The most notable recent political event in the Czech Republic was the October 2020 regional election, says Jaroslav Havel, Managing Partner at Havel & Partners. However, Havel is quick to point out that, no matter who has been in office in the last ten years, politicians have not had a major impact on business in the Czech Republic. A more tangible effect of the election, he says, is that his former partner, Jan Holasek, who left the former Havel & Holasek law firm six years ago, has become a member of the Czech Senate.
Still, there’s at least one important thing politicians can do - legislate. Havel explains that one of the most important policy changes in the country came in the form of the new Act on Bank Identity. According to him, Havel & Partners worked in cooperation with several other organizations and firms on drafting the piece of legislation designed to amend the Czech Banking Act and introduce reform in the area of personal identification.
Havel reports that the concept of bank identity will allow Czech banks to offer identification services to their clients, who in turn can use this service to authenticate their identity and provide e-signatures when obtaining services from both governmental bodies and private companies. According to Havel, the system contemplated by the act, which entered into effect at the beginning of January 2021, should become more widely implemented in the first half of the year.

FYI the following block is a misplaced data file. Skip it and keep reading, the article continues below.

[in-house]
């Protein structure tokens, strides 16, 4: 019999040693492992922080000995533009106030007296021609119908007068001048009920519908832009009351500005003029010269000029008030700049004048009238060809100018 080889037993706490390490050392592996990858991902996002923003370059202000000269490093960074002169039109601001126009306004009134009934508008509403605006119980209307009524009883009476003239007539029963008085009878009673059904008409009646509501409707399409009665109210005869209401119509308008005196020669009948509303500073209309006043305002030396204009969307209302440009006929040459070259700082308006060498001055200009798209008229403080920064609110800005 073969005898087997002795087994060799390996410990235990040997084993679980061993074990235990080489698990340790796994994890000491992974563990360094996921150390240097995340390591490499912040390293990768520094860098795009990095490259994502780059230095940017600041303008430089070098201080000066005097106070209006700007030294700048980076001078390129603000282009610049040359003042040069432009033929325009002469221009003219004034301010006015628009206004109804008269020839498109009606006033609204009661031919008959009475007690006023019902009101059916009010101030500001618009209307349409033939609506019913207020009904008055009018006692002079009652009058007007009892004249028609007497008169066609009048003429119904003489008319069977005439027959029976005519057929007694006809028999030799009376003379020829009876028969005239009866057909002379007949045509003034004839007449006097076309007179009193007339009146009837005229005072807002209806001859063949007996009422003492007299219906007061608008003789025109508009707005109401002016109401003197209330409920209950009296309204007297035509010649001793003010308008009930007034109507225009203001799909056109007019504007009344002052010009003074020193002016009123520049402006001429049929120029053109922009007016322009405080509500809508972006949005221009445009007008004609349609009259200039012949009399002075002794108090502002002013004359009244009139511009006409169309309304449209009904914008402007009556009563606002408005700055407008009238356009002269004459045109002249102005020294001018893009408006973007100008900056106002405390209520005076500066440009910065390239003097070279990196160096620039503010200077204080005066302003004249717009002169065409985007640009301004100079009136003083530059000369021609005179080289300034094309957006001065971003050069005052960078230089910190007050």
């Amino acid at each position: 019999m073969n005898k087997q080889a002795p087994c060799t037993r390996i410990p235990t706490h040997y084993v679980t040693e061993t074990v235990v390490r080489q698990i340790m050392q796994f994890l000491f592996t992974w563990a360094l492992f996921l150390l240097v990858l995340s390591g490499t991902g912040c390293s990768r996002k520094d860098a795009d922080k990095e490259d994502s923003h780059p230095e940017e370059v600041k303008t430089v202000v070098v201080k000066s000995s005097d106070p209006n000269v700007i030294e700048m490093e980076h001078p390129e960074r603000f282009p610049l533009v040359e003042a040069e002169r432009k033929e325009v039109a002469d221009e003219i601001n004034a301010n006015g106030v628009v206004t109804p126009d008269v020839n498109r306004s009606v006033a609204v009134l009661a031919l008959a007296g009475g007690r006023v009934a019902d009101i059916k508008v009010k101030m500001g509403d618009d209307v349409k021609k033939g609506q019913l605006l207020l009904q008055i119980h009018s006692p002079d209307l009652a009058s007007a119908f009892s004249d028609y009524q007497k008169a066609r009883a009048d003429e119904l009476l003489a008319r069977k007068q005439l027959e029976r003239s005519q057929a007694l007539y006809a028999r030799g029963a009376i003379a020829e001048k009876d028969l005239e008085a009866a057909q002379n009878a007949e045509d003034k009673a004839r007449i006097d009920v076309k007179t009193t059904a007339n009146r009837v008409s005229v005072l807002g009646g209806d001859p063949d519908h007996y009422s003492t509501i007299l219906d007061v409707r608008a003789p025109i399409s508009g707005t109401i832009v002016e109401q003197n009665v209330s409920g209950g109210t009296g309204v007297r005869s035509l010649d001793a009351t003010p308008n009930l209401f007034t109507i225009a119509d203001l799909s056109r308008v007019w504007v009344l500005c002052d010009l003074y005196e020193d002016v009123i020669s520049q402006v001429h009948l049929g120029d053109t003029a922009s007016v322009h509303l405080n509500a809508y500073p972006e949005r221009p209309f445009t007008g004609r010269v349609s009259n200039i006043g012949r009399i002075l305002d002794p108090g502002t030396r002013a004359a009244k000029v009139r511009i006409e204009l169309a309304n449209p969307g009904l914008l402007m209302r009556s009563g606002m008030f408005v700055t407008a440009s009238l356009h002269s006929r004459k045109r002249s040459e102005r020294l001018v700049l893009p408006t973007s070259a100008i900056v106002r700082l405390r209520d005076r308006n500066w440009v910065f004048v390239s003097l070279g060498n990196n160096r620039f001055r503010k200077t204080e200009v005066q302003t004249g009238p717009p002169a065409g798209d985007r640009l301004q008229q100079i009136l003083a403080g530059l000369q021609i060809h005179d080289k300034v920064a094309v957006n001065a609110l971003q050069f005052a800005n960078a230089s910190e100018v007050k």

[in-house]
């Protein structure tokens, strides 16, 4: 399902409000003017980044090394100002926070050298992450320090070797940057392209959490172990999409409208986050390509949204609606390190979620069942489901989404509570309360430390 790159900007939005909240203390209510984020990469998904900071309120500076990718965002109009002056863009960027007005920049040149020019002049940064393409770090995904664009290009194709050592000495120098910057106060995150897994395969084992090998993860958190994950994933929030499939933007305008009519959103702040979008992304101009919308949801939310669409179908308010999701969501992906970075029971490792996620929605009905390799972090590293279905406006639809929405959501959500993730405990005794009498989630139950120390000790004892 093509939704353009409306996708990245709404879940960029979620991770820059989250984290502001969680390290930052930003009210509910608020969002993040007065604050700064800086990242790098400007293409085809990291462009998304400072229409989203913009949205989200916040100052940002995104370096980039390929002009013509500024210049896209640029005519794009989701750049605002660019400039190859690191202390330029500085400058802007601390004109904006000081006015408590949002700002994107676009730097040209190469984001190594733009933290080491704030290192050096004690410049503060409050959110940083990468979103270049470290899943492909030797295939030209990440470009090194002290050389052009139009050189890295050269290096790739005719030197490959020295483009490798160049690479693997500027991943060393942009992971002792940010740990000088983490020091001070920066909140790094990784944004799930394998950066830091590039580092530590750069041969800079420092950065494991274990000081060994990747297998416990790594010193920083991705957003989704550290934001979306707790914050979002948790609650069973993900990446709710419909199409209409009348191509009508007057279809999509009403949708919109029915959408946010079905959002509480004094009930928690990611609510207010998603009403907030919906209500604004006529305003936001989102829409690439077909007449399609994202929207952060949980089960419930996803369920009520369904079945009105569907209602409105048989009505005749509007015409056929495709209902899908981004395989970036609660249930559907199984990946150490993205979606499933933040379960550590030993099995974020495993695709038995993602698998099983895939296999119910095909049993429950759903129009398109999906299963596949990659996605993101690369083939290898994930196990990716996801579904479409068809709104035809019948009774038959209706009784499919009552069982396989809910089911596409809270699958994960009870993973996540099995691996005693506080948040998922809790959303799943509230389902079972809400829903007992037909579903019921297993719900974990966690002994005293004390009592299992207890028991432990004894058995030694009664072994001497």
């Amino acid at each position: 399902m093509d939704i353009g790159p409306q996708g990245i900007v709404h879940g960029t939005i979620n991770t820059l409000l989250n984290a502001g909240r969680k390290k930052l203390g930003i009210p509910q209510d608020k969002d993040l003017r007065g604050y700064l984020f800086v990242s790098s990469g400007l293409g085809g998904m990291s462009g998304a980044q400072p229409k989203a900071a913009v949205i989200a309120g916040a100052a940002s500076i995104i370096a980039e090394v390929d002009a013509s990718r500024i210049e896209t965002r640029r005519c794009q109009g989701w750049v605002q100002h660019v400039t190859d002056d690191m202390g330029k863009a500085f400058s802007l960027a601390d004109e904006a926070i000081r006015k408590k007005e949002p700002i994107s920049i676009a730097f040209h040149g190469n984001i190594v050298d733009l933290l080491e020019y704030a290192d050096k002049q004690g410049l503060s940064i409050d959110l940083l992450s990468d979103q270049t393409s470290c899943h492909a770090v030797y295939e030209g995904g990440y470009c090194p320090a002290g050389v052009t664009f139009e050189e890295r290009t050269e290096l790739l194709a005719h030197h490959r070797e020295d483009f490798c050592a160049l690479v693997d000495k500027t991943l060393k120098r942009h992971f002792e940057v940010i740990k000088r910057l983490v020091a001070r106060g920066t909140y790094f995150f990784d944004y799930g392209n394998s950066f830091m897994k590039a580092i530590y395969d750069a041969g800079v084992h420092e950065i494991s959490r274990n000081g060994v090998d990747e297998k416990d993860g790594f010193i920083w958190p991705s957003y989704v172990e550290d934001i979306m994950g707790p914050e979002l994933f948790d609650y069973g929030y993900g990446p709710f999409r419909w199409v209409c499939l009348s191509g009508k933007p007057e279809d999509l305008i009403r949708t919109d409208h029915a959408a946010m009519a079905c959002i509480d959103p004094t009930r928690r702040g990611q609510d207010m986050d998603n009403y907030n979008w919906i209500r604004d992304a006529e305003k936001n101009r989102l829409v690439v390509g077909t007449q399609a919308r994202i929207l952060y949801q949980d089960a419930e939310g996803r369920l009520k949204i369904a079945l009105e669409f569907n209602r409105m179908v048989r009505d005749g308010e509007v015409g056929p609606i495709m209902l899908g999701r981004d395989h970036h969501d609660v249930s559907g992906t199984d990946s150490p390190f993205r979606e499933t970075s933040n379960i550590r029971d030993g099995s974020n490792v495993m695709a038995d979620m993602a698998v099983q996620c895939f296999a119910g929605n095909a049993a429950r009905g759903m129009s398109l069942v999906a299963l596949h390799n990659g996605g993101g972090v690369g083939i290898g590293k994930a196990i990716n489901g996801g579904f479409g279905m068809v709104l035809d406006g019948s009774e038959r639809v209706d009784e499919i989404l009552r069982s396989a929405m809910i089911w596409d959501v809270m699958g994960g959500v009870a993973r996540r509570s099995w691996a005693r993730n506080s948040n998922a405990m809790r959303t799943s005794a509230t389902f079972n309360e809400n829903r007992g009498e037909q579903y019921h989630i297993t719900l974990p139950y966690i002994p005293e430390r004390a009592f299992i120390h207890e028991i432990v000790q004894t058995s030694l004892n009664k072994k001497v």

“Another significant change,” Havel continues, “is the FDI Act.” According to him, the act, which is to enter into force in April 2021, will bring more stringent rules on investments of companies from outside of the EU. In particular, he says, “foreign investments aimed at obtaining control over Czech companies operating in critical industries such as military materials and energy, among others, will be subject to prior approval by the Czech Ministry of Industry and Trade.”
Moving on to the topic of economy, Havel says that “some industries, like tourism, retail, hotels, have been going through a depression since May or June.” According to him, in the retail and fashion industry some large companies, such as Blazek, Pietro Filipi, and Kara, fell into insolvency. Not all is grim, however, and he points to some larger transactions in the country – among them the merger between the KKCG Group’s IT companies and the Aricoma Group, and the sale of ARETE’s industrial parks portfolio to Cromwell European REIT (as reported by CEE Legal Matters on December 23, 2020). In addition, he says, “venture capital funds and start-ups are also on the upward trajectory.”